Mr. David A. Diamond: If the transaction were to have gone no further than that, then I believe it would be incriminating and that the statute provides that the piece of paper maybe used as evidence and existence of the piece of paper may serve to bring into initiation the process of prosecution in relation to a drug, and now presumably the transferor who did not transfer but is simply named as a transferor would be able to testify that he did not in fact ever commit any act of this sort and were he to be believed than --
Chief Justice Warren E. Burger: Would there be any occasion for him to testify about his good if all he did was fill out the form?
Mr. David A. Diamond: The transferor does not fill out the form in this case, the transferee only.
Chief Justice Warren E. Burger: I'm talking about the transferee now.
The transferee just fills out the form and Justice Marshall's hypothetical and puts it in his -- the drawer of his desk, he has committed no offense has he?
Mr. David A. Diamond: This Court in Leary considered that the correlation between the act of filling out the form and the act of selling or buying the drug was so close that it viewed the existence of the form as being evidence of a recent -- of being a recent transferee of marihuana, even though the existence of the form did not necessarily imply that any transaction had been completed at all.
Justice Potter Stewart: This what we have is in appendix b as the -- is what has issued by the treasury department?
Mr. David A. Diamond: That's correct.
Justice Potter Stewart: And in order to get that issued to him, a prospective transferee, a would be transferee as to make an application for it I assume?
Mr. David A. Diamond: That's correct.
Justice Potter Stewart: And in the application, does he give the name of the prospective vendor?
Mr. David A. Diamond: Yes he does.
Justice Potter Stewart: What was to prevent him from just putting George Washington or Abraham Lincoln or Charles 1856 in there?
Mr. David A. Diamond: Nothing, except that I believe that one has to assume that the process is going to be -- if it is to be followed, it's going to be followed as required by the statute.
As a matter of fact, nothing is to prevent him from skipping the order form completely but one would assume that he in obeying the law, is going to do what the statute says.
Justice Potter Stewart: Who is eligible to make an application for --
Mr. David A. Diamond: Any person, any person may acquire.
Justice Potter Stewart: Any person?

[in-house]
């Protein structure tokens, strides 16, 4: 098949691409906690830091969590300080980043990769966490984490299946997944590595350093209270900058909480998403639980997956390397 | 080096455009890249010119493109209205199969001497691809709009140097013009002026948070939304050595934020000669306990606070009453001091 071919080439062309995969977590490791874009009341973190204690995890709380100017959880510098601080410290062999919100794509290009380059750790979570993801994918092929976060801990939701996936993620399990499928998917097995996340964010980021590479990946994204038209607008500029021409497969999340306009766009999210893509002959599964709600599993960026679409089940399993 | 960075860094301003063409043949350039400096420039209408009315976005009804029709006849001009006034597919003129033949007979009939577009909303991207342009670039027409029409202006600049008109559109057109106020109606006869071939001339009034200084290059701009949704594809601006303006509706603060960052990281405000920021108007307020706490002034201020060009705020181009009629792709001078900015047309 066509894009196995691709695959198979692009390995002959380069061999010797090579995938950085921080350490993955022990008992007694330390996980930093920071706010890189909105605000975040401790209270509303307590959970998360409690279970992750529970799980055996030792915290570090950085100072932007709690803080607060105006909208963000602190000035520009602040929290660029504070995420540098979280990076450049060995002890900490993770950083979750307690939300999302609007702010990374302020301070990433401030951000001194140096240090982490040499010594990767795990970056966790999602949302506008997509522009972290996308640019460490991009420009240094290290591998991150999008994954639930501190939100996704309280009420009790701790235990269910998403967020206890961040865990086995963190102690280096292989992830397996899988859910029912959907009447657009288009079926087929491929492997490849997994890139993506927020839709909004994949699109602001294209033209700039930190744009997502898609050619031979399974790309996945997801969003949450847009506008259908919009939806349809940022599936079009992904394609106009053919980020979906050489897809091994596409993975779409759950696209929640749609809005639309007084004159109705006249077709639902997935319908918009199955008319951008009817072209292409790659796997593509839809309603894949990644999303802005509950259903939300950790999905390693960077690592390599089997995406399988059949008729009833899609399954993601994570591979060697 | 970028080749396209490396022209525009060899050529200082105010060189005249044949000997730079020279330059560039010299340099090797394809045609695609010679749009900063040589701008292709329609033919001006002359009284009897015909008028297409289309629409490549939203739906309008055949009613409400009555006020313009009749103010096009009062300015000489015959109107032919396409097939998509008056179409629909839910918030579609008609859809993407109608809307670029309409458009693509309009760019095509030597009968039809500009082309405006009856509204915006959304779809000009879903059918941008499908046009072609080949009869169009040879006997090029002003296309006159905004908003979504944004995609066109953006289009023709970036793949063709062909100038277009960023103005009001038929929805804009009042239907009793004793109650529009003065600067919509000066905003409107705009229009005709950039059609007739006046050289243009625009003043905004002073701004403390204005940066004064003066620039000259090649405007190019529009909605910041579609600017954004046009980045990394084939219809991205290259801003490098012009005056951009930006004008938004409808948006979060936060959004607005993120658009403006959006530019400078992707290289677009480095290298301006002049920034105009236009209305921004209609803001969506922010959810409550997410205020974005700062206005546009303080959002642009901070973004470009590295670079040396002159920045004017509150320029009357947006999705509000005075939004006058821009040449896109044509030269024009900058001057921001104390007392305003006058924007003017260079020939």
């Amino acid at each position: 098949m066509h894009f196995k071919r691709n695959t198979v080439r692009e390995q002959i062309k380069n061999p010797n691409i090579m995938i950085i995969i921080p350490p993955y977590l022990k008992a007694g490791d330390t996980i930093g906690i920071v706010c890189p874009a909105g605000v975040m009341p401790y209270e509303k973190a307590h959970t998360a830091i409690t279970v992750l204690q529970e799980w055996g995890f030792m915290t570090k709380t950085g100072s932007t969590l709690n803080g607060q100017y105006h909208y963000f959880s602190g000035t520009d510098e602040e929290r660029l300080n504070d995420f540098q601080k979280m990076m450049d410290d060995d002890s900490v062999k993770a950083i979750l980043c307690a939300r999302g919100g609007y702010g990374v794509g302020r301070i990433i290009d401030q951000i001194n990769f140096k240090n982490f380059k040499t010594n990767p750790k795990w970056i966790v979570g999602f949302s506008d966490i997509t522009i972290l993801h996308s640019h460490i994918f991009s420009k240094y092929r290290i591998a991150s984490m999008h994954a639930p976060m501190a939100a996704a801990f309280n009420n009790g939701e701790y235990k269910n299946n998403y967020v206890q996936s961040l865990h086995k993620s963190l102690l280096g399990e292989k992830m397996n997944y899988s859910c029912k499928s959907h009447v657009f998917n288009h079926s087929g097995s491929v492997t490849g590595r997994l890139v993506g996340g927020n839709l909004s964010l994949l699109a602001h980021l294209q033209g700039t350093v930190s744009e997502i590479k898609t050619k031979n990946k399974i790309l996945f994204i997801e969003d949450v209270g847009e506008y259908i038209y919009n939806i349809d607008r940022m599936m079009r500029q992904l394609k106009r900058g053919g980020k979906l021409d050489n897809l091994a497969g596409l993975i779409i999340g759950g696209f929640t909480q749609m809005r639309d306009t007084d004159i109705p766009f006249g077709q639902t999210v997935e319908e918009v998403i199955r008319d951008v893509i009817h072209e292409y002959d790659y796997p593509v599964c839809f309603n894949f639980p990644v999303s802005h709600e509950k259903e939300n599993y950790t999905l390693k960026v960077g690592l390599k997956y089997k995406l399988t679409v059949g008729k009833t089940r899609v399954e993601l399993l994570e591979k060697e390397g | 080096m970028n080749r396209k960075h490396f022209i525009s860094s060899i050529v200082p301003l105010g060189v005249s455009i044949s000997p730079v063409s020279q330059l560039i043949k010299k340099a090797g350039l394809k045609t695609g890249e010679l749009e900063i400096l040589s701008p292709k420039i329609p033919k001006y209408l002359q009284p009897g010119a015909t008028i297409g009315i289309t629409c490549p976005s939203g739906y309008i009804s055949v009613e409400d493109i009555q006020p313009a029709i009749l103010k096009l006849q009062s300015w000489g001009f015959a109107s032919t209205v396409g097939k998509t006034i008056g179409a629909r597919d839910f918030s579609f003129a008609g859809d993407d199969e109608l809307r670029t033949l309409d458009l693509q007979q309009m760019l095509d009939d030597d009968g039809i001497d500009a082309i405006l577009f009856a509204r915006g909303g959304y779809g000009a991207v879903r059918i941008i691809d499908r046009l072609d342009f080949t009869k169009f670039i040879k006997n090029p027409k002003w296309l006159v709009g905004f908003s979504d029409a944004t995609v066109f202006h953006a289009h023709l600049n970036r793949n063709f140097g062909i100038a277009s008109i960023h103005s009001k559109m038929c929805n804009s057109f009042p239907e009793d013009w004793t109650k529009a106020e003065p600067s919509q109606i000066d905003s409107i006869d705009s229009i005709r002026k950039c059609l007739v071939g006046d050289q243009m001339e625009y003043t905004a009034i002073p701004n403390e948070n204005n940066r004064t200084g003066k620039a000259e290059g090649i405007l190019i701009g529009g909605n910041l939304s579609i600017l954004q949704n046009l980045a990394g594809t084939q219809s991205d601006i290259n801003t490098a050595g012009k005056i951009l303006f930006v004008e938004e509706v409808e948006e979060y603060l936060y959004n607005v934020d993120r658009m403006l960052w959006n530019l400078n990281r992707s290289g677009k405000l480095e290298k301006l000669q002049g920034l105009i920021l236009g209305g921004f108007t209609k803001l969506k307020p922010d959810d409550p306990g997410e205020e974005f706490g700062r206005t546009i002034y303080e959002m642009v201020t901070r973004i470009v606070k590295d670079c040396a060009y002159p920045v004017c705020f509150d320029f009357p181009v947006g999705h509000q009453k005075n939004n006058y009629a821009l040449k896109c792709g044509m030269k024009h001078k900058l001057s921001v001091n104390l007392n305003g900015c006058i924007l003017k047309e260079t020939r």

Mr. David A. Diamond: That's right.
Justice Potter Stewart: Does he get -- does he give the name or any registration number or anything else --
Mr. David A. Diamond: If he has --
Justice Potter Stewart: -- of the perspective vendor?
Mr. David A. Diamond: He gives the name and address of the vendor, of the proposed vendor.
Justice Potter Stewart: What in the world it's preventing from putting down their marihuana on Richard M. Nixon or --
Mr. David A. Diamond: Nothing, nothing.
Justice Potter Stewart: Edmond Musky.
Mr. David A. Diamond: Nothing.
Justice Potter Stewart: And so, where is the -- and that's not self-incrimination, is it if he's incriminating anybody, its Edmond Musky.
Mr. David A. Diamond: I think that with --
Justice Potter Stewart: As a potential perspective possible vendor?
Mr. David A. Diamond: That's correct but I think that we have to assume that this is a process that people will follow if they are going to follow it all in the way that it's required.
Justice Potter Stewart: Why is it required?
I mean why -- the requirement is there that you put down anything except any name and address of somebody?
Mr. David A. Diamond: That's right.
Now, if the propose transferor accept this order form, he is acknowledging the truth of the information contained on the order form, that is that he, the perspective of the proposed transferor has transferred to this transferee the specified quantities of marihuana.
At that time, he has committed a self incriminatory act.
In addition, he must retain that form for two years to serve as further evidence.
In connection with obtaining the order form, the Leary case held that a transferee need no -- an unregistered transferee is protected against obtaining the order form because it is self-incriminatory for him to do so.
This makes it very unlikely that an illegal transferee will obtain the order for to give to a transferor unless the transferor insists upon it.
We maintain that if this statute is to be taken as written and interpreted by this Court, that a major part of the motivating power for getting the information into the hand of the government who will use it to the detriment of the transferor must come from the transferor himself.
A transferor -- a transferee under the present state of the law is very, very unlikely to procure an order form unless the transferor simply insists upon it.
It cannot under these circumstances say that the transferor is a passive party who need only inquire whether the order form exist.
If the order form is to exist, it must be because the transferor brings it about that it exist even though he himself does not ever go the treasury department and sign his name on a piece of paper.
Justice Potter Stewart: Well, that's right, I don't understand and that's what prompted my question of the moment ago.
What's the transferor got to do with this?
Mr. David A. Diamond: He must see to it that the piece of paper exist when the order -- when the transaction is completed.
If he does not see to it, it is very unlikely either because the transferee will be incapable of doing it because he does not know the information, that is the transferor has not given him his name and address or because he does not desire to do it.
It is very unlikely for either of those reasons that a transferee will obtain the order form.
If an order form is to come into existence, it must be because the transferor has provided the primary motivation for its coming into existence.
He must affirmatively act to his own detriment.